Parsons Dance Company, Ahn Trio
Classical music's sibling sensation, the Ahn Trio, pushed David Parsons to new levels in its appearance with the Parsons Dance Company on Tuesday at Wolf Trap. But the ensemble's simple, lush sound pointed to more superficial moments in Parsons's work when his choreography only imitated the music, rather than entering into conversation with it.
The trio performed Kenji Bunch's music for "Slow Dance," in which Parsons's choreography functions as musical visualization. Partners lunge away from each other, the tension of their connected arms emulating the violin and cello strings' elasticity, then piano tremolos touch off tremors in the dancers' upper bodies. But as the music built, the choreography flatlined, still following individual instruments rather than matching the trio's full sound.
In "Swing Shift," also to Bunch's music, Parsons proved he could add dimension to the Ahns' musical offerings, particularly in duets borrowing pretzel-like interweavings of the arms from swing dancing. In the final section, the company's excellent dancers hurled themselves through a fast circle, seemingly capable of dancing 100 miles per hour for hours on end.
Parsons is the slickest of contemporary choreographers; his signature solo "Caught" may be the best dance gimmick ever. Howell Binkley's strobe lighting makes the dancer (the fiercely athletic Sumayah McRae) appear to fly, repeatedly showing her only at the height of her jumps.
Gimmicks do not always work, as antics during the Ahns' "Orange Blossom Special" showed. Ten hands wiggled their way through a hokey dance, waving fingers and making ballpark-worthy waves. The music should have been left to stand on its own. For a dance audience, the Ahn Trio, particularly in its rendering of Astor Piazzolla's "Oblivion," made the night a musical treat.
-- Clare Croft
It was a rehearsal and performance rolled into one Tuesday as more than 100 sopranos, altos, tenors and basses from about 20 choruses congregated for a singalong at Western Presbyterian Church in Foggy Bottom. Members of the leading Washington area choruses -- in a town that is easily America's magnet for world-class choral organizations -- gathered for the session, as well as choristers from the Metropolitan Opera Chorus and several European groups. J. Reilly Lewis, director of the Cathedral Choral Society and the Washington Bach Consort, conducted a sensitive and robust "performance" of Mozart's Requiem after a run-through of critical choral passages. The superb soloists were soprano Jennifer Casey Cabot, a Mozart specialist who has sung with the Washington and New York operas and the Deutsche Oper Berlin; mezzo Andrea Schewe; tenor Harv Wileman; and baritone Lewis Freeman. Dianne Shupp was the powerful, responsive accompanist.
The event opened a series of five consecutive sessions at the church led by the area's outstanding choral conductors and first-rate soloists. The singalongs were begun by Paul Hill and his chorale and sponsored by the New Dominion Chorale for the past decade. The latter's artistic director, Thomas Beveridge, is also music director of Western Presbyterian. The remaining sessions, featuring major requiem masses, will be conducted by Robert Shafer (Faure), Beveridge (Verdi), Donald McCullough (Durufle) and Paul Traver (Brahms). All conductors and soloists volunteer their time and anyone can participate.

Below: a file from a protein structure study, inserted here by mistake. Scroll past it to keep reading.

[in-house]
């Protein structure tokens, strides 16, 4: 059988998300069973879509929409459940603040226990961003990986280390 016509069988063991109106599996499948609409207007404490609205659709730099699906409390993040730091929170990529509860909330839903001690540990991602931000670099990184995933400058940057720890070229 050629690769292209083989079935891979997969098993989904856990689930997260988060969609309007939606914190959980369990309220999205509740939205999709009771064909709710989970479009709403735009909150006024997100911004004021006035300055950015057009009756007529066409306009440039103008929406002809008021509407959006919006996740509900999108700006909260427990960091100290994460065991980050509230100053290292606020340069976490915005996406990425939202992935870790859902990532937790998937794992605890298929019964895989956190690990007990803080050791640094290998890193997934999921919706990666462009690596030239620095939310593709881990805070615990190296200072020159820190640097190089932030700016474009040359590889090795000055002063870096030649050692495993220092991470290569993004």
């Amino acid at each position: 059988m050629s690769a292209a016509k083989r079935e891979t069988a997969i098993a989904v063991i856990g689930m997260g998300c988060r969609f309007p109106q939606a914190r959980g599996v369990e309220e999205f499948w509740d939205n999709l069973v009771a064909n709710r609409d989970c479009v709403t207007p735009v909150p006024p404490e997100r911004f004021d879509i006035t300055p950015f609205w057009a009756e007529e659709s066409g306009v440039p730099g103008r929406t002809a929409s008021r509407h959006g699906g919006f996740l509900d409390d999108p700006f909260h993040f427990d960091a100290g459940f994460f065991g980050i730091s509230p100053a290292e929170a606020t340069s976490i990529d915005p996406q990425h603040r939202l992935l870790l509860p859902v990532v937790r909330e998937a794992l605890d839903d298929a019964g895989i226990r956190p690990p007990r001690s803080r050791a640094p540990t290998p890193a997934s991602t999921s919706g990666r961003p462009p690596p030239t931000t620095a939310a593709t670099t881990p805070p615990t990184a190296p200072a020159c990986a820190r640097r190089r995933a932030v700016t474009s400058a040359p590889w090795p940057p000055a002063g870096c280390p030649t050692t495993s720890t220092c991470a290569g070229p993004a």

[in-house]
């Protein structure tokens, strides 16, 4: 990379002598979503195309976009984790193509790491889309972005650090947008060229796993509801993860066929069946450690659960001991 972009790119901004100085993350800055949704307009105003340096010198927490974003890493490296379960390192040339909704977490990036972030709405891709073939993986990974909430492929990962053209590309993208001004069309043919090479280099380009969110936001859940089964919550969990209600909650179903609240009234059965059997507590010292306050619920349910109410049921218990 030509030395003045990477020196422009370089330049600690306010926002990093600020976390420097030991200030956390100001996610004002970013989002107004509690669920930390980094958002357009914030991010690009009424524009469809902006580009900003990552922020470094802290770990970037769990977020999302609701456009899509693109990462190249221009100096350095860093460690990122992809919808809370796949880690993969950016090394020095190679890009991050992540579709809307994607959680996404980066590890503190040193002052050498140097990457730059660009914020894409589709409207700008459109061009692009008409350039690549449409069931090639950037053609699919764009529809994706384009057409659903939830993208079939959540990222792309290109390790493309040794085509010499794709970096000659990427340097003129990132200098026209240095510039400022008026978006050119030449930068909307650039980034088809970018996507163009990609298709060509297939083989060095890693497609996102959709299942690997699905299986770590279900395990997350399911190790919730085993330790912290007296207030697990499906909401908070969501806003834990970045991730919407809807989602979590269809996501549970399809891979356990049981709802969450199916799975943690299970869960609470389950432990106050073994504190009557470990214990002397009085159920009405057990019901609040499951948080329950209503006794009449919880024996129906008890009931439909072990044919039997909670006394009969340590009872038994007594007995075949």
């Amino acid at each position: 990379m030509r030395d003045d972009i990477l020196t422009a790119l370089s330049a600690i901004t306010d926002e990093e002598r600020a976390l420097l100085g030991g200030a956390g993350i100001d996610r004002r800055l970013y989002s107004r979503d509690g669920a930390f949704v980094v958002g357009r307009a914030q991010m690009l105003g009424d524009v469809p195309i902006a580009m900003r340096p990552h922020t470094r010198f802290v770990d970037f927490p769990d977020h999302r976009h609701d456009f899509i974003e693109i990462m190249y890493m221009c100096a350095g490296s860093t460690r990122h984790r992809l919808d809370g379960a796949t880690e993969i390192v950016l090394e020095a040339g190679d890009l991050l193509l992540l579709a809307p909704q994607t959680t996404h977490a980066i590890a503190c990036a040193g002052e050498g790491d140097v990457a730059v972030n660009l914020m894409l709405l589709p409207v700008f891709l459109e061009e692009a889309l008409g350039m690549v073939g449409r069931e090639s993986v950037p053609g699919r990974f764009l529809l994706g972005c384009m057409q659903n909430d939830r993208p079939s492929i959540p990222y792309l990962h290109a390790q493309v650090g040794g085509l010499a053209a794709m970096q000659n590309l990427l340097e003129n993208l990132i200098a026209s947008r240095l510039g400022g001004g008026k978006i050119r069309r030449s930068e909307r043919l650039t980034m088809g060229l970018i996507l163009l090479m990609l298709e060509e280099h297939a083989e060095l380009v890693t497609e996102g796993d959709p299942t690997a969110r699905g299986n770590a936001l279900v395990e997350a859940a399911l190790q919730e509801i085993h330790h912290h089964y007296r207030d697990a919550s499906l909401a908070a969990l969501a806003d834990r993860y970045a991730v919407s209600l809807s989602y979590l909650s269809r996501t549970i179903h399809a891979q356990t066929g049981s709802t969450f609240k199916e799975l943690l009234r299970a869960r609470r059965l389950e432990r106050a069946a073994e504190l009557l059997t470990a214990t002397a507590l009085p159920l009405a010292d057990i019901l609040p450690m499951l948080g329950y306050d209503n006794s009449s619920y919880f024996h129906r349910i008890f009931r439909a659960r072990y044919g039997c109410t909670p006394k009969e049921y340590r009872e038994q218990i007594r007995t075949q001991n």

-- Cecelia Porter
Neko Case and the Sadies
Of all the sundry musical backers with whom charming chanteuse Neko Case works, none feel as right for her as the Sadies. The Canadian quartet, led by perpetually tall and thin brothers Travis and Dallas Good, spins a soulful country web that allows Case's smoky voice to soar. The Sadies were behind Case at the Black Cat on Tuesday night, where she was making up a show canceled earlier this year (when longtime guitarist Jon Rauhouse fell ill). Though equipment malfunctions kept her from really getting comfortable, she reaffirmed her status as alt-country's most mesmerizing figure.
Case's 90-minute show, interrupted early on when her amp fizzled out, followed her usual concert template: a casual stroll through her rich back catalogue mixed with a few choice covers and a couple of surprises. So alongside the stinging honky-tonk of Loretta Lynn's "Rated X" and a lively arrangement of Buffy Sainte-Marie's "Soulful Shade of Blue," Case's unexpected moves were the unveiling of a handful of new songs -- some to be featured on a live album recorded with the Sadies, some on the studio follow-up to 2002's "Blacklisted." Fleshed with the Goods' impeccable country-surf guitar flourishes, the new compositions rang with Case's trademark mix of heartbreak and humor.
But ultimately, attending a Neko Case show is about soaking up her voice, and whether it was her own "With Bees" or "Furnace Room Lullaby" or a song by Catherine Irwin or Hank Williams, the crowd was drenched by that immaculate sound.
-- Patrick Foster